Gary, Ind. to Receive $6.6 million of $15 million allocated to address blighted homes
Lt. Governor Sue Ellspermann today announced that five Indiana cities received a combined award of more than $15 million to help eliminate blighted and abandoned homes in those communities through the Hardest Hit Fund Blight Elimination Program (BEP). The five initial cities are East Chicago, Gary, Hammond, Indianapolis and Lawrence. They are the successful applicants in the first of six rounds of funding that will make a total of $75 million available for blight elimination to reduce foreclosures.
City of Gary officials received word earlier today that it will receive $6.6 million. Mayor Freeman-Wilson was speaking at a local groundbreaking when the news broke.
“I could not contain my excitement,” said Freeman-Wilson. “We had a team of people who worked extremely hard on this application and their diligence and tenacity has now paid off in large dividends for our city.”
Freeman-Wilson immediately began making thank you calls to the Governor’s Office, the Lt. Governor’s Office, Jacob Sipe of IHCDA, former Chicago Mayor Richard Daley and the University of Chicago Harris School of Public Policy graduate students as well as to City of Gary staff who all played a role in pulling the extensive application together.
University of Chicago graduate students, under the instruction of Daley, initially made the suggestion that the City lobby for hardest hit funds to be made available for demolition while assisting with the survey of more than 20,000 parcels of land as well as the development the “deconstruction pilot” which was included in the City’s application.
Last fall, Mayor Freeman-Wilson hosted a packed community forum with Sipe’s team where citizens weighed in on the areas in Gary where demolition is needed. It was at that time that the Mayor promised residents that the City of Gary would apply for Hardest Hit funding to address their concerns.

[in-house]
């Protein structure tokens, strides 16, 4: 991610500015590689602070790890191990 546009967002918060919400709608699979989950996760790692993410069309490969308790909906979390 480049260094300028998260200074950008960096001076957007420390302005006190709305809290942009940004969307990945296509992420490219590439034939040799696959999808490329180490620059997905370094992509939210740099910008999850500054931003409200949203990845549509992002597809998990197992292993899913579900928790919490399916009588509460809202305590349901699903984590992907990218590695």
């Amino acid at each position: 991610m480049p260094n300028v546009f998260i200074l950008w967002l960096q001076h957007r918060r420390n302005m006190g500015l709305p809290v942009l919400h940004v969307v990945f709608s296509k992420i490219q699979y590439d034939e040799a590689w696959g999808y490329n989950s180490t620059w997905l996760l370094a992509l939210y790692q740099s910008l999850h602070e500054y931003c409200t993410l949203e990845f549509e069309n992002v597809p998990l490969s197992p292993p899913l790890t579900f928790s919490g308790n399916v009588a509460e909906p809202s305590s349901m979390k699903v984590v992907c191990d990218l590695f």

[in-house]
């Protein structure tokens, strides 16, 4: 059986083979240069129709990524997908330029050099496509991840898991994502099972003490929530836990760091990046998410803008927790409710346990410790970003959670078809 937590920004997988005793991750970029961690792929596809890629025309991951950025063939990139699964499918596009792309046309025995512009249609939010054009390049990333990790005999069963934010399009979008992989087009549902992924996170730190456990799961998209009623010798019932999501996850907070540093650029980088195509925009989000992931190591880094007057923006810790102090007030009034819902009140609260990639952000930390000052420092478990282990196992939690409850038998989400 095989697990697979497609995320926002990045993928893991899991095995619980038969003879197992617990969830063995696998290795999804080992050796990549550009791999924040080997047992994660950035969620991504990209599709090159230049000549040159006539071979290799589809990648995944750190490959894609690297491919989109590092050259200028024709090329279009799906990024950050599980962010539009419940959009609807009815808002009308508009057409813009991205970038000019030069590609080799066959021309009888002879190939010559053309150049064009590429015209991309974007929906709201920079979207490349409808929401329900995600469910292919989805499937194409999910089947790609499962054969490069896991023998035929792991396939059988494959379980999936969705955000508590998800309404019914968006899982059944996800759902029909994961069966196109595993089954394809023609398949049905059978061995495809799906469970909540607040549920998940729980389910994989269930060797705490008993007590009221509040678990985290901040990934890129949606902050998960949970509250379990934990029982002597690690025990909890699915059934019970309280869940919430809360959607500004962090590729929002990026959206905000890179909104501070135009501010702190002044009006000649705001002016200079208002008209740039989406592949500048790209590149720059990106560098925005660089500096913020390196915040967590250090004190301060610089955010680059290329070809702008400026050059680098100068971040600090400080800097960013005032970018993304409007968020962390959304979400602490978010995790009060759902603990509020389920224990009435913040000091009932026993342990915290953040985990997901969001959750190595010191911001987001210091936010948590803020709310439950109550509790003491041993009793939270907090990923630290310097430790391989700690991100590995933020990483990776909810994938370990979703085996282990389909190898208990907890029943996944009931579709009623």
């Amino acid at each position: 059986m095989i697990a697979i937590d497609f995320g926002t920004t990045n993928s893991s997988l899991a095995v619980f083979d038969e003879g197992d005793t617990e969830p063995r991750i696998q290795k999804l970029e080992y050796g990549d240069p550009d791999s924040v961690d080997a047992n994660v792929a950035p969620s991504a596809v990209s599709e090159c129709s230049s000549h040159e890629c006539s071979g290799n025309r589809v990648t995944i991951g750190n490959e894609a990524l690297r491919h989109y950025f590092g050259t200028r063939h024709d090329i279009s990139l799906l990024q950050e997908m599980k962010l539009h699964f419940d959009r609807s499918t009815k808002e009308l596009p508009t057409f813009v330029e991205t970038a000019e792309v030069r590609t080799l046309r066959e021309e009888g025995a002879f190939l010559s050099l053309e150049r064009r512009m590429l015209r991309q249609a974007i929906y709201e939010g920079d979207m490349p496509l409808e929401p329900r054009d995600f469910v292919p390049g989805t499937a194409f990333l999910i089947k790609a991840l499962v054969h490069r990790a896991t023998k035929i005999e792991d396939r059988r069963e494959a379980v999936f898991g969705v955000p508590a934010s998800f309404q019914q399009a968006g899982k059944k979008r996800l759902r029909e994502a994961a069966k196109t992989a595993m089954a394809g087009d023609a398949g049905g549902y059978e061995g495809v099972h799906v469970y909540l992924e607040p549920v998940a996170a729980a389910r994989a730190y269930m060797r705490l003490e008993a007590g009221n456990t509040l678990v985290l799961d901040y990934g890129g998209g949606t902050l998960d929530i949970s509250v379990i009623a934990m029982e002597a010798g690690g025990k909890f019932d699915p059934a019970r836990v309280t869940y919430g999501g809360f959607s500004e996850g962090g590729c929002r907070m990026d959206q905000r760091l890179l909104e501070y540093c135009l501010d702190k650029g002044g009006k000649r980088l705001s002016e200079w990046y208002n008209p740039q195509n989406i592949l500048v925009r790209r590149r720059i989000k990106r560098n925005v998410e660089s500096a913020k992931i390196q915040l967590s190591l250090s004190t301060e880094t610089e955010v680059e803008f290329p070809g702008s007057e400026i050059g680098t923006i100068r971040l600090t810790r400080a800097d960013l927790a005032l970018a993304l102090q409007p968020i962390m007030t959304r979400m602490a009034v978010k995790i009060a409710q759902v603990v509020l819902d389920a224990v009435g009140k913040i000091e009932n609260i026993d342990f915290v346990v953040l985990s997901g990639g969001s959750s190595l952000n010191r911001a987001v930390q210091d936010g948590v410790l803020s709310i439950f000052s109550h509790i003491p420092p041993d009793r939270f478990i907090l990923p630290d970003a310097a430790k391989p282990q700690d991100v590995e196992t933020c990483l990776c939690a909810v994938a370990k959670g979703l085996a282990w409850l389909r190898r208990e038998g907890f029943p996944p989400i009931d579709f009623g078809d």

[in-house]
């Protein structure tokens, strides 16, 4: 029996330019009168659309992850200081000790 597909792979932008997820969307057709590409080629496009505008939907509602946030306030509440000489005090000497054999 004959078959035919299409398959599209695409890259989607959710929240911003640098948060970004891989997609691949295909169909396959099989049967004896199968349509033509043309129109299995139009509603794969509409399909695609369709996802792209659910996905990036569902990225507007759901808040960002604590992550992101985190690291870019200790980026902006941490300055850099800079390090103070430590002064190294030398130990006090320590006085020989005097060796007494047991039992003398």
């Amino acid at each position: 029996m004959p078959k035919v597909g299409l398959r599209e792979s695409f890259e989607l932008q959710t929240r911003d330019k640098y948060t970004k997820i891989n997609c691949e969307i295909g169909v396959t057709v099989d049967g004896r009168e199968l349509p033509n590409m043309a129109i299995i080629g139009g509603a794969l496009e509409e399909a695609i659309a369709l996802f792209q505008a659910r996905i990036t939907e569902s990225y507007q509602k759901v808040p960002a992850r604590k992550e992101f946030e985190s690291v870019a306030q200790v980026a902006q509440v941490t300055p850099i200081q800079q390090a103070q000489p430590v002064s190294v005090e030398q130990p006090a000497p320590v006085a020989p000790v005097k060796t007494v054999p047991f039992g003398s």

The continued work of the Gary Northside Redevelopment Team, as part of the HUD, EPA, and DOT Partnership for Sustainable Communities, also helped the City staff select targeted neighborhoods and properties for sustainable end-uses as required by the State under the program.
In addition to spending months collecting data on blighted structures across the city, several team members spent the entire Easter weekend preparing the final packet for submission. (Full list of team members appears at the conclusion of this release.)
“When determined minds come together, this is the outcome you get,” said Gary Chief of Staff, Richard Leverett, who coordinated Gary’s application team. “This significant amount of dollars will allow us to make a visible impact on the elimination of abandoned buildings.”
The Blight Elimination Program provides an opportunity for local units of government in all 92 Indiana counties to compete for funding to eliminate blighted, vacant and abandoned homes and decrease foreclosures.
“We sincerely thank the U.S. Treasury for its support to make Indiana’s Blight Elimination Program a reality,” said Ellspermann. “Through the demolition and redevelopment process, these five Indiana cities will see a positive impact on their property values, public safety and sense of community.”
The City of Gary is planning a press conference next week to share more information its application, how the Hardest Hit Funds will be used, job creation and what areas of the city will experience blight reduction.
Hardest Hit Funds Application Team and Partners
City of Gary
Joseph van Dyk
University of Chicago Harris School of Public Policy, Daley Fellowship
Other Program Partners and Supporters
Fuller Center for Housing of Gary
Eve Pytel, Delta Institute
Indiana University Northwest
Ivy Tech Community College